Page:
I immediately called 911 and canceled the appointment I was in the middle of. Yeah, I had just met a lady with a circus of diagnoses in person and this craziness on the phone had exploded. “I gotta go, ma’am. It’s an emergency. I know we just met, but …”

 I met her as the medics carried her to the ambulance.  “Who the hell are you?” she slurred as we passed. I happened to look down and see her pathetic, impossibly childish, yellow suicide sticky note on the floor of her apartment building’s lobby.  It said, “My parents never loved me.”

Later at the hospital she had her stomach pumped and some crisis counseling. “I’m the guy on the phone. I’d still like to meet with you after your get out of here. Is that okay?”

As I listened during our first scheduled session, I visualized her as a ceramic vessel that had been shattered long ago.  I felt like I was figuratively “picking up the pieces”, as if I were a psychological archeologist.  I recalled the satisfactions I had derived from rebuilding broken furniture, kids’ toys, my old cars, etc.  I also sensed a fertile symbol here and a very powerful emotional image to manipulate.  I floated the broken vessel image with “Sherry”.  She accepted it as accurate.

“Yeah, my life is a shattered mess with lots of missing pieces.”

Before our next session I located a hammer and several old coffee cups, two plastic grocery bags and a tube of Elmer’s glue.  During this session I asked “Sherry” to pick a cup she most identified with.  She selected one with a floral pattern and a few minor chips.  I asked her to explain how she was like this vessel.  She mentioned its usefulness, attractiveness and sturdiness.

As the session progressed, she seemed to hold the cup with unconscious affection.

After a while I asked “Sherry” to recall the major traumas in her life.  She did so, noting that most had been abuse suffered at the hands of men in her life.  I then asked my client to wrap the cup in the plastic bags to guarantee we could retain all the pieces.  Giving her the hammer, I instructed “Sherry” to voice the three biggest hurts she had experienced as she pounded the cup in the bags.  As she did so, the force of her blows increased with each hit.  I believe she would have turned the cup to powder if I had not set limits.

My client noted an immediate emotional release; however, she appeared overwhelmed at the task ahead of her.  I asked her to open the bag and inspect the pieces.  “That looks like I feel”, she observed, “ a broken mess”.  Then I gave her the glue and asked her to rebuild the cup.   “The glue is therapy”, I observed. She quickly gave excuses why she could not comply.  I told her she might not ever want to complete the task, and that she could stop at any point in the process.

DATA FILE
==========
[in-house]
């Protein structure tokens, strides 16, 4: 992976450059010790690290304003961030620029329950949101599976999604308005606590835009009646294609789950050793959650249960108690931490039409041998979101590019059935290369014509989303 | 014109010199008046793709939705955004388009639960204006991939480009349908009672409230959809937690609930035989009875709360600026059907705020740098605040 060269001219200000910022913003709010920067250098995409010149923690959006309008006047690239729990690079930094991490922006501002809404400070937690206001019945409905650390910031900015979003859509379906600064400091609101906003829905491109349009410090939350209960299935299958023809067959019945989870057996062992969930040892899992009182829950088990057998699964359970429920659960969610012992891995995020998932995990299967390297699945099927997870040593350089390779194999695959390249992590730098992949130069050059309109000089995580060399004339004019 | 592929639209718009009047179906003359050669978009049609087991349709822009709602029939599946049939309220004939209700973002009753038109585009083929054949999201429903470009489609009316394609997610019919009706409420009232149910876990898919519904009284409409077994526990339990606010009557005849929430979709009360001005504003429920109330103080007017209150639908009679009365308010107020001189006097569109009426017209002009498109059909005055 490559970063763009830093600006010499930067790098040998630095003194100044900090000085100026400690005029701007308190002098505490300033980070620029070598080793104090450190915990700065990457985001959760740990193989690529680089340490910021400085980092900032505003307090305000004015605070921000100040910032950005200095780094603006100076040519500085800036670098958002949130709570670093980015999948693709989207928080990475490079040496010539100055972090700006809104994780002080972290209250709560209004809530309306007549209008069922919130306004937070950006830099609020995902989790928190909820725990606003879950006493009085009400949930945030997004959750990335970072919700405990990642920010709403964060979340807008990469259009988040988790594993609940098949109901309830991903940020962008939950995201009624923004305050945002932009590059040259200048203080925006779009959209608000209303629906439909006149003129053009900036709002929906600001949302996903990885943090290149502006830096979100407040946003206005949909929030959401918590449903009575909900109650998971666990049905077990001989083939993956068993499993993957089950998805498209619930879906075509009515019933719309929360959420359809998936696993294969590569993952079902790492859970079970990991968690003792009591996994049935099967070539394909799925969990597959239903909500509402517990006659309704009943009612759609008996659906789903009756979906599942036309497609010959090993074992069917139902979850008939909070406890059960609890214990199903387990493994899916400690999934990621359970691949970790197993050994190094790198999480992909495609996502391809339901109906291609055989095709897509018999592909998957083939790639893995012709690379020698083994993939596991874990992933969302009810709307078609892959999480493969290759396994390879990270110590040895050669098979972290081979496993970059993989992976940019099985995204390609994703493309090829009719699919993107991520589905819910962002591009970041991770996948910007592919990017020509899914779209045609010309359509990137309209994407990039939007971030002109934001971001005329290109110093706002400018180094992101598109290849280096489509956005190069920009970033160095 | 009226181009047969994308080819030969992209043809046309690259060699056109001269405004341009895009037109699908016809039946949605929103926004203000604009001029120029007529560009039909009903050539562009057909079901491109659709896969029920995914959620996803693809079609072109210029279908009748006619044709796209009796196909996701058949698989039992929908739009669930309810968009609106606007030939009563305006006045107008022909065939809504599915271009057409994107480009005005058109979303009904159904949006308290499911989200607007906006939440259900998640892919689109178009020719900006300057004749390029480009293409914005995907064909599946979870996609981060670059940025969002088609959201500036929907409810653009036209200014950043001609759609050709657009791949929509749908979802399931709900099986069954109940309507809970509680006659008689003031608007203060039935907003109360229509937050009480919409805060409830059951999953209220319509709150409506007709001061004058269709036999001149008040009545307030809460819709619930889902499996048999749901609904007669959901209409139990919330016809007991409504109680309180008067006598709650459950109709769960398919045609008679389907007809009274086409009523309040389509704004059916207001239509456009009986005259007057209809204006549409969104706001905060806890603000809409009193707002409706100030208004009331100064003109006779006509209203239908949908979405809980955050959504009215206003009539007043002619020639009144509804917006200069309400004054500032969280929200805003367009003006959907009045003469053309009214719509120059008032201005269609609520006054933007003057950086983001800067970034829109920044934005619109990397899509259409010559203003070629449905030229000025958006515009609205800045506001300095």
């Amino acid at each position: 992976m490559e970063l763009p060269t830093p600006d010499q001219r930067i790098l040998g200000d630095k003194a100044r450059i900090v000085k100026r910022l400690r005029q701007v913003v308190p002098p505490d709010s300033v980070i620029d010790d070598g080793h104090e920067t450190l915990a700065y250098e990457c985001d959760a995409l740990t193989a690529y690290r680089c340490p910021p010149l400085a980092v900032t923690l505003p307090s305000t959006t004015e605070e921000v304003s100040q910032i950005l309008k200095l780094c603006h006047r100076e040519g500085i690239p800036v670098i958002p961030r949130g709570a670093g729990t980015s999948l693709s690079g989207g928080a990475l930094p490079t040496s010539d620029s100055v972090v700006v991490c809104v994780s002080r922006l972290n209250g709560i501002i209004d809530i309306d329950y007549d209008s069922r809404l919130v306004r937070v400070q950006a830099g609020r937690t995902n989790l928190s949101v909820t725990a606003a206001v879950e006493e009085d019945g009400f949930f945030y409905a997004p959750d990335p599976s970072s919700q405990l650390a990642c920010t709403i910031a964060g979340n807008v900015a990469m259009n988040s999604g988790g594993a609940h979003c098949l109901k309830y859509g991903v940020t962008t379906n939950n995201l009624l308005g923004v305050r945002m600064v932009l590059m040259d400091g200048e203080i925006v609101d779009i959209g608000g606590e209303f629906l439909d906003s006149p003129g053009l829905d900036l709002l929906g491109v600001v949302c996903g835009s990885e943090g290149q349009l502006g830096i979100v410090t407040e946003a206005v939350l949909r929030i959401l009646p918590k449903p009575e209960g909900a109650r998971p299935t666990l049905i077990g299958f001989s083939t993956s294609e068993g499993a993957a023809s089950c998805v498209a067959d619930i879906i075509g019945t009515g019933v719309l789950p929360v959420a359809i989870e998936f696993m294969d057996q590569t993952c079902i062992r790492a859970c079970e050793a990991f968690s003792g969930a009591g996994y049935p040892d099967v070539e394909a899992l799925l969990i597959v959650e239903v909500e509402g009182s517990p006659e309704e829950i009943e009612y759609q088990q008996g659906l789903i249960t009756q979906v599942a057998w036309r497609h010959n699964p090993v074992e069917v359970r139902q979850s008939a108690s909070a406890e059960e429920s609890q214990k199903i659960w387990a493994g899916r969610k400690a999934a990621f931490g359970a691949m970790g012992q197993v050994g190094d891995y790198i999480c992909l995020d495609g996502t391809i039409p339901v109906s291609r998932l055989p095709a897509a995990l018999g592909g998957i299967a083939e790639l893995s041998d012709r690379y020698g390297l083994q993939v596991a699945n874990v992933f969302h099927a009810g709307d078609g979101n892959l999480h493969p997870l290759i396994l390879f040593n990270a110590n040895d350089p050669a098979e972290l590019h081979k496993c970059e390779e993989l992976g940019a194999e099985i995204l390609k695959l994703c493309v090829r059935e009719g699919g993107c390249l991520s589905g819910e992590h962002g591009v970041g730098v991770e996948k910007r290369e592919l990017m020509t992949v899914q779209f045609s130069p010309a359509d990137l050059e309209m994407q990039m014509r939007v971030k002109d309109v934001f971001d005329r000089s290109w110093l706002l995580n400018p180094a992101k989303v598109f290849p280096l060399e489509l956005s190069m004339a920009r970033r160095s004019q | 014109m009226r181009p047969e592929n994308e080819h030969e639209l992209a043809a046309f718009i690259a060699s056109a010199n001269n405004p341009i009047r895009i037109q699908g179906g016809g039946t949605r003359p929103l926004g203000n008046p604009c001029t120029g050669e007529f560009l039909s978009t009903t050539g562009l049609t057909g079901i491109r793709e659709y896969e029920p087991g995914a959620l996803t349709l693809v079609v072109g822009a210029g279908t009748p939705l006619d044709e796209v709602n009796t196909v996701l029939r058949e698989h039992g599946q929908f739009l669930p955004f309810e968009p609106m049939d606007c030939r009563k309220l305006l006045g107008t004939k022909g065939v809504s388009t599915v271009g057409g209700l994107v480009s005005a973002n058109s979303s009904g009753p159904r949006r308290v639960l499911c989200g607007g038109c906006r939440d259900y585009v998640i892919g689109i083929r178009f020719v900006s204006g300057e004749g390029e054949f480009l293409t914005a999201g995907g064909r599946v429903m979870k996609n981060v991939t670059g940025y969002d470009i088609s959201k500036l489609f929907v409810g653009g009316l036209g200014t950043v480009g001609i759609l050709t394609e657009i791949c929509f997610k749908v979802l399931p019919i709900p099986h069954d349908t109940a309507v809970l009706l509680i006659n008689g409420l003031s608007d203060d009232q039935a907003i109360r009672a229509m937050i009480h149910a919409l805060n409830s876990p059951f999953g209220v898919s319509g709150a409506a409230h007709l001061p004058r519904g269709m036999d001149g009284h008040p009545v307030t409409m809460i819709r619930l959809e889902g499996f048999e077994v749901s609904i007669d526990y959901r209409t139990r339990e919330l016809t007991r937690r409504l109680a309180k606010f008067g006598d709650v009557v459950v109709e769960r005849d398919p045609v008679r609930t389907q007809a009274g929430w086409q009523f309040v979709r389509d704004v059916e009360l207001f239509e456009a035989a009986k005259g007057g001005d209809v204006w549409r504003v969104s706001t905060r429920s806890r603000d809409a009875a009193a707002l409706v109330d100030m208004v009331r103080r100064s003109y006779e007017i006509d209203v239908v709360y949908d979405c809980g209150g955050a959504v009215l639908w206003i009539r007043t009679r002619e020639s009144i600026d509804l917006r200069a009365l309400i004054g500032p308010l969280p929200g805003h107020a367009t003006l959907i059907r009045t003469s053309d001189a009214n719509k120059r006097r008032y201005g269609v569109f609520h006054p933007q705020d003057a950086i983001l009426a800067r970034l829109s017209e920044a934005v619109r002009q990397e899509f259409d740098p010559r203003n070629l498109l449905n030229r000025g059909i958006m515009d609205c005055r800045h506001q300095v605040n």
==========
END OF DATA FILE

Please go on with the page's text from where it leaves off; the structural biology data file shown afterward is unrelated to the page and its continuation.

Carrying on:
At our next session the mug was again in one piece and my client had several remarkable lessons to relate about how she rebuilt the cup.

“I started with the big pieces, then worked from the bottom to the top.  I had to wait between gluings to allow the first pieces to solidify. You can’t rush some of the mends.”

“I had to look for patterns to follow; the flower prints helped. So did the border.”

“I had to give up the notion of a perfect rebuild since some of the cup was powder now. I guess the first blow is likely gonna be a powder blast.”

“I was proud of myself.  I thought ‘if I can rebuild this shattered cup, I can do this therapy thing too.’”

“I want to keep this as a reminder of where I started. I mean, I won’t be drinking coffee out of it, but I can put flowers in it on my mantel.”

“Sherry” went on to question some old assumptions and behaviors, and worked on changing her view of herself.  Oddly enough, her suicide attempt was triggered by a promotion at work. She assumed that she would make a mess of the increased responsibilities and found out as a fraud. She had been alcoholic and self-destructive, beating life to the punch.  Ironically, or so it seems to me, the hammer of destruction had truly been in her hand over the past few years.  Visualizing this truth seemed to be the beginning of the healing process.

On other occasions I have used this technique with traumatized clients.  As far as I can tell, each application has been very satisfying and growth-enhancing for the client.  On one occasion the client chose not to hammer her marriage cup symbol.  In another case a child of abuse chose not to fully rebuild the cup she symbolized as her abuser, leaving several pieces unglued that could have easily been reintegrated. There is a certain beauty in repaired brokenness, don’t you think?

Jeremiah 30:17 says, “I will give you back your health and heal your wounds”, says the Lord. “For you are called an outcast, ‘Jerusalem for whom no one cares'”. And so it goes, back to unity and wholeness and harmony.

 

 

347. DARKLY

 

We tied fishing rigs for the morning, sure to hit the bluefish that feed voraciously in the Cheasepeake Bay.  Point Lookout, Maryland had been used as a prison camp for the Confederate soldiers during the Civil War.  Hard to imagine now.  It was just a narrow spit of land that jutted into the dark bay water. No signs of tortured troops and squalid conditions from the old days. A lot of men died here from neglect and exposure to the elements.  Nowadays there is no evidence that anything unpleasant ever occurred on these shores.

“That’s Virginia on the other side,” said Cork with as much authority as he could muster.  The fishing trip was his idea.  It was his boat, his truck, his tent, and so forth.  I had never been out on the water, so I accepted the invitation and everything else at face value.  Foolishly, as I would later discover.  But on that warm Friday night in August, the upcoming fishing trip seemed like a sharp memory in the making.   We had worked together painting houses and barns all summer.  This was a reward and a chance to build another area of friendship. Cork and his son Biff had been here many times before, and they enjoyed putting into practice the rules and tips of their recently completed boating safety course.  So I thought.